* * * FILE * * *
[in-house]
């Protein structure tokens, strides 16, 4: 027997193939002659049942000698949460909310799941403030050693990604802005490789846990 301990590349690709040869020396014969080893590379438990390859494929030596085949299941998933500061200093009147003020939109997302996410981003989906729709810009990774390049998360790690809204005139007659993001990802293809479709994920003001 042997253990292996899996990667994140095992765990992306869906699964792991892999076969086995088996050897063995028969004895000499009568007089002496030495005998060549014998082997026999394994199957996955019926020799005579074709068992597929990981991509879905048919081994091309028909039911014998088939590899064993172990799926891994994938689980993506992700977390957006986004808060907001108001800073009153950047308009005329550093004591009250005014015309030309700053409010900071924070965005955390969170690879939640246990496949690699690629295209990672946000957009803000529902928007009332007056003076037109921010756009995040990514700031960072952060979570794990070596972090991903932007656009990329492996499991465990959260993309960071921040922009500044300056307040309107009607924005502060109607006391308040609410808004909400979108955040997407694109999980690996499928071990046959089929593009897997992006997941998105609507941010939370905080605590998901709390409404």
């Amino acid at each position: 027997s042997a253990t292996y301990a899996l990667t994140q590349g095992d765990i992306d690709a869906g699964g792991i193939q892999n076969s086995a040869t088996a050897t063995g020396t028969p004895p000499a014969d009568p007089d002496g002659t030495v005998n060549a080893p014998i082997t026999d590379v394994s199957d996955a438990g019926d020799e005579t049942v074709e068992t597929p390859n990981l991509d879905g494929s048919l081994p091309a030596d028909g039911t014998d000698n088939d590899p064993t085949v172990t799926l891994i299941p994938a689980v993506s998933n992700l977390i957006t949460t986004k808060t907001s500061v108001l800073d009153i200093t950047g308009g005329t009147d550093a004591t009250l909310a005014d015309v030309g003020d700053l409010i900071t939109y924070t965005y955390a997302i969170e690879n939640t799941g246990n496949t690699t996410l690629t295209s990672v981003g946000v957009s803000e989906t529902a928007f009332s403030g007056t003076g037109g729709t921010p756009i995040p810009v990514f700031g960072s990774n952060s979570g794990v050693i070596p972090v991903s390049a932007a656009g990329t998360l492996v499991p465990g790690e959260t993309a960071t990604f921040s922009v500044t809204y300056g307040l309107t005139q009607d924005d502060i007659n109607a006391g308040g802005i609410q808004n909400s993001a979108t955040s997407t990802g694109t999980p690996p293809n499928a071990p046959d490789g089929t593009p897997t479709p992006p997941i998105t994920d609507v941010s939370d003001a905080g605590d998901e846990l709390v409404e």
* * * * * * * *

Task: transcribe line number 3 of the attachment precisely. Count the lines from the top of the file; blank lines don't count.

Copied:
């Amino acid at each position: 027997s042997a253990t292996y301990a899996l990667t994140q590349g095992d765990i992306d690709a869906g699964g792991i193939q892999n076969s086995a040869t088996a050897t063995g020396t028969p004895p000499a014969d009568p007089d002496g002659t030495v005998n060549a080893p014998i082997t026999d590379v394994s199957d996955a438990g019926d020799e005579t049942v074709e068992t597929p390859n990981l991509d879905g494929s048919l081994p091309a030596d028909g039911t014998d000698n088939d590899p064993t085949v172990t799926l891994i299941p994938a689980v993506s998933n992700l977390i957006t949460t986004k808060t907001s500061v108001l800073d009153i200093t950047g308009g005329t009147d550093a004591t009250l909310a005014d015309v030309g003020d700053l409010i900071t939109y924070t965005y955390a997302i969170e690879n939640t799941g246990n496949t690699t996410l690629t295209s990672v981003g946000v957009s803000e989906t529902a928007f009332s403030g007056t003076g037109g729709t921010p756009i995040p810009v990514f700031g960072s990774n952060s979570g794990v050693i070596p972090v991903s390049a932007a656009g990329t998360l492996v499991p465990g790690e959260t993309a960071t990604f921040s922009v500044t809204y300056g307040l309107t005139q009607d924005d502060i007659n109607a006391g308040g802005i609410q808004n909400s993001a979108t955040s997407t990802g694109t999980p690996p293809n499928a071990p046959d490789g089929t593009p897997t479709p992006p997941i998105t994920d609507v941010s939370d003001a905080g605590d998901e846990l709390v409404e």